A United Nations panel of eminent persons today called for a renewed global partnership that enables a people-centred development agenda beyond 2015, the target date for achieving the anti-poverty targets known as the Millennium Development Goals (MDGs).
Wrapping up its three-day meeting in Bali, Indonesia, the Secretary-General’s High-level Panel tasked with advising on the global development agenda beyond 2015, issued a communiqué that that highlights key areas that need progress for realizing its post-2015 vision.
These include reshaped and revitalized global governance and partnerships; protection of the global environment; sustainable production and consumption; strengthened means of implementation; and data availability and better accountability in measuring progress.
“At this week’s meeting, we agreed on the need for a renewed global partnership that enables a transformative, people-centred and planet-sensitive development agenda which is realized through the equal partnership of all stakeholders,” the panel stated in the communiqué.
“Such partnership should be based on the principles of equity, sustainability, solidarity, respect for humanity and shared responsibilities in accordance with respective capabilities. Our vision is to end extreme poverty in all its forms in the context of sustainable development and to have in place the building blocks of sustained prosperity for all.”
The eight MDGs, agreed on by world leaders at a UN summit in 2000, set specific targets on poverty alleviation, education, gender equality, child and maternal health, environmental stability, HIV/AIDS reduction and a ‘Global Partnership for Development.’
Before and during the meeting, the panel consulted with a wide range of stakeholders, including representatives from civil society, academia, the UN, national governments, business and other sectors, on many different development issues.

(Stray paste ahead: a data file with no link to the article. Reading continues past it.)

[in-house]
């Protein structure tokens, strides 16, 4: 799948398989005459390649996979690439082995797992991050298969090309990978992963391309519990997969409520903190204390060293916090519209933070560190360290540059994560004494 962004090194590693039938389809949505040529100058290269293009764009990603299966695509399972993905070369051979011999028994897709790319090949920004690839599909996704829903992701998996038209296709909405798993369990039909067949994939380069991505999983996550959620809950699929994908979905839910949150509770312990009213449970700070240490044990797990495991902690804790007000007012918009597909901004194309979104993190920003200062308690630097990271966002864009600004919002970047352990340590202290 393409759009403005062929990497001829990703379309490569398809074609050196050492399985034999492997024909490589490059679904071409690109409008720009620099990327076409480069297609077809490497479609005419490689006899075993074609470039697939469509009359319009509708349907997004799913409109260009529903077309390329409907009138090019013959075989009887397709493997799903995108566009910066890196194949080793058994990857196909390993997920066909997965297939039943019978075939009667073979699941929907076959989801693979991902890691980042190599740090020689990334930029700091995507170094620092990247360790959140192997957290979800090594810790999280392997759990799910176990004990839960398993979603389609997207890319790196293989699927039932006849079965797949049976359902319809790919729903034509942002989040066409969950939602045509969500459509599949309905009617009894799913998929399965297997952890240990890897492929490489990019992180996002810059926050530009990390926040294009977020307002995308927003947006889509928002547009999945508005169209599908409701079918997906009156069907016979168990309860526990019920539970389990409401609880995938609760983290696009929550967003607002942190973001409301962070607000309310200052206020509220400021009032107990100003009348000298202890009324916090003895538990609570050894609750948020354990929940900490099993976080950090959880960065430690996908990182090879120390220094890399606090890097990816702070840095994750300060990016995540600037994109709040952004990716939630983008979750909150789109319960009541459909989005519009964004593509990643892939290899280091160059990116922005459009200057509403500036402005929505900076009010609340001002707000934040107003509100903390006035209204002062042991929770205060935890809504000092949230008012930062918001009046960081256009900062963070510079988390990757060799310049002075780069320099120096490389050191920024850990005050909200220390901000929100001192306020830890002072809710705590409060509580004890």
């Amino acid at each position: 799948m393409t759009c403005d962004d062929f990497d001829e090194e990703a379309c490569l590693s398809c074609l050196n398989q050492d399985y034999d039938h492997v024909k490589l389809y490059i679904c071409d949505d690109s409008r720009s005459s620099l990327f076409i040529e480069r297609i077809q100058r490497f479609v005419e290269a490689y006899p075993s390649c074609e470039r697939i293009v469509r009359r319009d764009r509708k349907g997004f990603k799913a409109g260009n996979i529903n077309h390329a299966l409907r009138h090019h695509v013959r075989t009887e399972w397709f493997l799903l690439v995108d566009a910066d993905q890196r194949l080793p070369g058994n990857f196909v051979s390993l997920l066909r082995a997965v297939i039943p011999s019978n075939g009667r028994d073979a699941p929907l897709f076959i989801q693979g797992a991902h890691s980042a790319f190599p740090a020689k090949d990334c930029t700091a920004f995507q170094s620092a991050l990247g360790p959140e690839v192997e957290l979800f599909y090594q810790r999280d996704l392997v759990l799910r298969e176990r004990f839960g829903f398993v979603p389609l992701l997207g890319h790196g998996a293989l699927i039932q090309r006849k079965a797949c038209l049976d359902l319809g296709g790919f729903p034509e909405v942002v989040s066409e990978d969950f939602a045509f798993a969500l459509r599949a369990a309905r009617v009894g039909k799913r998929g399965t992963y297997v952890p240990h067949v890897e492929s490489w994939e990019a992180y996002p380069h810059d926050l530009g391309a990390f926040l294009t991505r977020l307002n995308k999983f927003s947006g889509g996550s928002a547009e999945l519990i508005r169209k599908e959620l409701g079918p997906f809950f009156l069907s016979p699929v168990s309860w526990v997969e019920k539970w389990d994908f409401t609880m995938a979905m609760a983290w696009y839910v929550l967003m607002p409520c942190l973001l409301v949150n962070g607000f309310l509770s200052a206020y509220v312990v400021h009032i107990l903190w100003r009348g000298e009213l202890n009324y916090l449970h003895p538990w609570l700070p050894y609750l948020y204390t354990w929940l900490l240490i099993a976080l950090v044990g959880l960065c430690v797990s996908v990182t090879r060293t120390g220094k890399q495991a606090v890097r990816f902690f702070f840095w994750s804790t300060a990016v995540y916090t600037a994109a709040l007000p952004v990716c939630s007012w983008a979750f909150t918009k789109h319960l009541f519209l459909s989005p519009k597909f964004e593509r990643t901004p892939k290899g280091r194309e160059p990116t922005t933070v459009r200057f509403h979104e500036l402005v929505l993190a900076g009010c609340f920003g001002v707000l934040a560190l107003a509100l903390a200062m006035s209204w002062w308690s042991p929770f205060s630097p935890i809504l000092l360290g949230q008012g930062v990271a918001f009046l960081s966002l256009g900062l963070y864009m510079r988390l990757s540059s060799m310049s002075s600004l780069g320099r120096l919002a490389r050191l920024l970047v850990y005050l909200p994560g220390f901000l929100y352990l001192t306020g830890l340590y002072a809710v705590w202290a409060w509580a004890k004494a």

Secretary-General Ban Ki-moon appointed the panel last year to recommend an ambitious yet achievable framework for the world’s post-2015 development agenda. The panel’s next scheduled meeting will take place in May in New York, and the panel aims to submit its final report to the Secretary-General by the end of May.
Also today, a report released by the United Nations Capital Development Fund (UNCDF) called for the post-2015 framework to address economic inequality as a priority.
‘Inequality within countries has been a long-standing feature of human societies. Yet, the magnitude, complexity and scope of the deterioration observed in the last 30 years make it stand apart,” Shamshad Akhtar, Assistant-Secretary-General for Economic and Social Development said as he launched the report, entitled “Inclusive Future.”
“Important progress towards the MDGs has been made on many fronts since 2000, despite significant setbacks due to the recent economic downturn, food and energy crises. However, progress towards the MDGs is highly uneven across and within regions and countries,” the report states.
The report advocates the mainstreaming of indicators across the future goals in order to measure the degree of “inclusiveness” of growth and development, as well as use of new technologies to provide wider access to financial services.
It draws on the event convened by UNCDF, in cooperation with the UN Development Fund and the Department of Economic and Social Affairs, in New York on 7 March 2013, brought together senior representatives from six UN agencies, national governments and diverse organizations, businesses and civil society groups.